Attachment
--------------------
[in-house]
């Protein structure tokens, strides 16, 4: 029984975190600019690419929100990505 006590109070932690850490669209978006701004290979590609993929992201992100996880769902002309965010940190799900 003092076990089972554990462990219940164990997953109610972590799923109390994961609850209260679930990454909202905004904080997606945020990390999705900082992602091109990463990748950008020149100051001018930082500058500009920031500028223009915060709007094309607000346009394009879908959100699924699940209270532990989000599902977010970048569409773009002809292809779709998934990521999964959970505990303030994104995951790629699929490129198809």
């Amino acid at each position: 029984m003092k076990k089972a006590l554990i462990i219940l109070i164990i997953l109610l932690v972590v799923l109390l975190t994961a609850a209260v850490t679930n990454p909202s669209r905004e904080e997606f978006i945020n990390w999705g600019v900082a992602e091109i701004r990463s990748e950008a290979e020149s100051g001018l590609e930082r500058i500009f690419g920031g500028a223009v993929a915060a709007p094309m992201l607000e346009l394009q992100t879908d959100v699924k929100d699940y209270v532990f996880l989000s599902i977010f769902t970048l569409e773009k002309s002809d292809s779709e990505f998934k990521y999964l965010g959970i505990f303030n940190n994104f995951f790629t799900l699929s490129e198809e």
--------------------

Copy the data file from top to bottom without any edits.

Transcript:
[in-house]
């Protein structure tokens, strides 16, 4: 029984975190600019690419929100990505 006590109070932690850490669209978006701004290979590609993929992201992100996880769902002309965010940190799900 003092076990089972554990462990219940164990997953109610972590799923109390994961609850209260679930990454909202905004904080997606945020990390999705900082992602091109990463990748950008020149100051001018930082500058500009920031500028223009915060709007094309607000346009394009879908959100699924699940209270532990989000599902977010970048569409773009002809292809779709998934990521999964959970505990303030994104995951790629699929490129198809």
């Amino acid at each position: 029984m003092k076990k089972a006590l554990i462990i219940l109070i164990i997953l109610l932690v972590v799923l109390l975190t994961a609850a209260v850490t679930n990454p909202s669209r905004e904080e997606f978006i945020n990390w999705g600019v900082a992602e091109i701004r990463s990748e950008a290979e020149s100051g001018l590609e930082r500058i500009f690419g920031g500028a223009v993929a915060a709007p094309m992201l607000e346009l394009q992100t879908d959100v699924k929100d699940y209270v532990f996880l989000s599902i977010f769902t970048l569409e773009k002309s002809d292809s779709e990505f998934k990521y999964l965010g959970i505990f303030n940190n994104f995951f790629t799900l699929s490129e198809e």